Do collections really pay off?

The Essentials of Collecting

With collectibles, you often have to leave your emotions at the door, because you'll end up parting with your coveted goods. After all, the only way you're going to make money is to eventually sell them when the price is right. In other words, don't invest in anything you won't be able to part with in the long run.

Another important rule is to do your research. One sure way to snag valuable items at bargain prices is to buy from a seller who doesn't understand their value. If you think something is worth investing in, consult the right sources or experts to be sure you don't waste your money. One thing that helps you immediately assess a piece's value is condition. Most items need to be museum quality if you really want them to pay off [source: Rao]. According to Allan Cutrow, who specializes in estate planning for collectors, only 10 to 20 percent of the average collection is in mint condition. The rest is in average condition, which makes it much harder to sell [source: Rao].

If pieces of your collection are in mint condition, it's important to keep them that way. Comic books for example, should be stored in archiving bags and stacked vertically and away from direct sunlight [source:]. The Superman No. 1 sold for $1.5 million, but an exact Superman issue sold a year earlier for just $317,000 because its condition wasn't nearly as good [source: Censky]. Each collection should be cared for and stored in its own special way, so do some research before you make a mistake that could potentially decrease its value.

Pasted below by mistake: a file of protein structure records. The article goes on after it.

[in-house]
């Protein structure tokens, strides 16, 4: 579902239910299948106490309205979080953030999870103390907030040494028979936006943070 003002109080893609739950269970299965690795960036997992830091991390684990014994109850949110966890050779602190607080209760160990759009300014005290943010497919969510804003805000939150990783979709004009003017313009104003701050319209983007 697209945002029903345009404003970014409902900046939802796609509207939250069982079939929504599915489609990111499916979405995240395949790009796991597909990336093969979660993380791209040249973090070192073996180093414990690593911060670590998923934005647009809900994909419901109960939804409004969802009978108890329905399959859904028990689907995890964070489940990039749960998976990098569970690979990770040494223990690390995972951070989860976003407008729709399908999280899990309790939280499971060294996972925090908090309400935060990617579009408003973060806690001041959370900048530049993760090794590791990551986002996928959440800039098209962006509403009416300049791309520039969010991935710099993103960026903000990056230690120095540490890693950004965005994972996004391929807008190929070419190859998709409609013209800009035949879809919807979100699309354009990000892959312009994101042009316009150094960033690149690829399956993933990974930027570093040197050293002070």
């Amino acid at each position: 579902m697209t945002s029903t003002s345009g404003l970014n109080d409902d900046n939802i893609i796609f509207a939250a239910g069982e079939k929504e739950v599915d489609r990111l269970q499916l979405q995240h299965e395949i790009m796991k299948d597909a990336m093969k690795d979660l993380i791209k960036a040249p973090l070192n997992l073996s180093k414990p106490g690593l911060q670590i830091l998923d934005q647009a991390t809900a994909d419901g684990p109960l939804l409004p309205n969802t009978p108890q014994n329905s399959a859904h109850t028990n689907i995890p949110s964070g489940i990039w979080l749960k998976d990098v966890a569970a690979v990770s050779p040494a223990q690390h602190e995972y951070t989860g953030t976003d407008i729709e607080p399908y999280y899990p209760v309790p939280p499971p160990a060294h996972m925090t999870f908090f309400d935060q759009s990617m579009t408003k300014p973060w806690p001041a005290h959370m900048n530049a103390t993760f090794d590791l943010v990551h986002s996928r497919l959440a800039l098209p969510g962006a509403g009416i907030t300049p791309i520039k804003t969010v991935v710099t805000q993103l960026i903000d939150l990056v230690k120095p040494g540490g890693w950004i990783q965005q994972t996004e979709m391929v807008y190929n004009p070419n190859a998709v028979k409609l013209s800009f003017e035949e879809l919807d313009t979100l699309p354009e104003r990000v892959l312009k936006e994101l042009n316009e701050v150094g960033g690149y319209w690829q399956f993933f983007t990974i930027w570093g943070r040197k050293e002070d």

In addition to properly caring for your collection, you should also be sure everything you purchase is authenticated and insured. Work with a licensed authentication company to evaluate your collection and provide the proper certification. Companies like Global Authentics LLC and Professional Sports Authenticator provide authentication services. A simple Google search might help you find someone in your area, but make sure they have the right credentials. After you've obtained certificates of authenticity, have your collection appraised by at least two sources. Once you've determined the value, seek an expert's advice on insurance. You may be able to cover it under your homeowner's policy, but you might need an additional rider. Finally, photographing and documenting every piece and keeping copies of your paperwork in a safe deposit box is a smart back up in case of a fire or other disaster.

If you're diligent, you can make money investing in the right memorabilia. You just have to be willing to part with it when the time is right.

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